I have never heard the issue of how to separate ourselves in the minds of others from the neo-Nazis discussed in my community. Personally I think this stems from the fact that most of us would never imagine being associated with such filth. This is a conversation that needs to be had across the board in the pagan and Heathen worlds. It blows my mind to think that the SPL Center could look at a group like Asphodel for example, and declare it to be a white-supremacist organization. If they looked at the leaders in the community though, they would almost certainly identify at least Raven and myself as neo-Nazis if they were basing their judgments on our body modifications.

Don’t let the absurdity of that thought make it any less horrible in your minds.

7 thoughts on “Apparently I’m a Neo-Nazi Racist Skin Head

  1. >Actually, most white supremicists seem to think Heathens are nutballs who make the (otherwise so respectable?) white supremicist movement look bad.The white supremicist Heathens are willfully ignorant of this.– Joshua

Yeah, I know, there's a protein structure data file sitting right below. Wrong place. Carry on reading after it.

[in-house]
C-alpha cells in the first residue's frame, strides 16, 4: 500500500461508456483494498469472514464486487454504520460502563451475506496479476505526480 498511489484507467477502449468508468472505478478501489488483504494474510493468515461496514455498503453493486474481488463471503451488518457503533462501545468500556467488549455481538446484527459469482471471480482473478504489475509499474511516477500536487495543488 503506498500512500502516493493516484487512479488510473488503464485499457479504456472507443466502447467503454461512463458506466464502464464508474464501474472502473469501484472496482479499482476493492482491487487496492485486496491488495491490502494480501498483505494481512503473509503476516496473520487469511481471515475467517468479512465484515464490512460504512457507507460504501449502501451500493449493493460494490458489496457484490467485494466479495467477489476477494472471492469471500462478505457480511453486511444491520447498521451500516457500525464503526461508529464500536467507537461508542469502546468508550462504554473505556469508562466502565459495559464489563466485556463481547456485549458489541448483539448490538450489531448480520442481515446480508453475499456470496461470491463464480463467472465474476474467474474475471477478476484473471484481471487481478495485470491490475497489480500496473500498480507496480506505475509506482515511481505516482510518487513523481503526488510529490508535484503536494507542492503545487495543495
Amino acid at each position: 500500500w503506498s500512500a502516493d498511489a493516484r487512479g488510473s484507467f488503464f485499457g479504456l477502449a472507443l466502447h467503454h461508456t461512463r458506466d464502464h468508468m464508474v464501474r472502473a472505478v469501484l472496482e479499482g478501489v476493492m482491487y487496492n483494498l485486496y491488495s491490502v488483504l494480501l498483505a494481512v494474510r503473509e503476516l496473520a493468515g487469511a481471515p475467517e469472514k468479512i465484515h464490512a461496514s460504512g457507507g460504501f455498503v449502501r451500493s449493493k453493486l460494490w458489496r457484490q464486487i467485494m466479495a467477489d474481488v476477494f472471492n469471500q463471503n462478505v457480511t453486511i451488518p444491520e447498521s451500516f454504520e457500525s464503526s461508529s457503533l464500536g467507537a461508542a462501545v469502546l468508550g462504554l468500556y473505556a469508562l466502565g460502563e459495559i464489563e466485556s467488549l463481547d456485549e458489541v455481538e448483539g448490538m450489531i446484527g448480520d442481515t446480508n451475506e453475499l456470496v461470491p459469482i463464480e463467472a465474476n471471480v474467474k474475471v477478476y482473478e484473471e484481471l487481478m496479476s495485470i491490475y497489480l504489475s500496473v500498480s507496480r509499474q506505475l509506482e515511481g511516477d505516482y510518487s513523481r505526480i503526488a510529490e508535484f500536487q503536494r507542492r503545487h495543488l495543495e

2. >*sigh* Yeah, it royally sucks, this association between neo-Nazi white supremacy and heathenry, but you know what? The extremists aren’t the real problem. As long as so many heathens themselves continue to be racist *cough*…I mean, folkish, or tolerate folkish belief and let the argument stand that only people of 100% Northern European extraction should be “allowed” to worship the Norse deities, that association isn’t going to go away. How can attitudes like the SPLC’s be successfully fought against if heathens themselves are helping to perpetuate the stereotypes?Me, I’m all for non-folkish heathens banding together to say firmly that no, folkishness is NOT a valid viewpoint of our religion, and fuck that neo-tribalist xenophobic shit, but most of the universalist crowd are too fucking spineless to say anything. Since as you know, I’m definitely not of 100% Northern European extraction, thisis is a big part of why I don’t associate with mainstream heathens — not only have I faced hostility from folkish people, but I’ve had a near total lack of support from nonfolkish heathens who’re too chickenshit to actually stand up for people like me, despite all their nattering about being “tolerant.”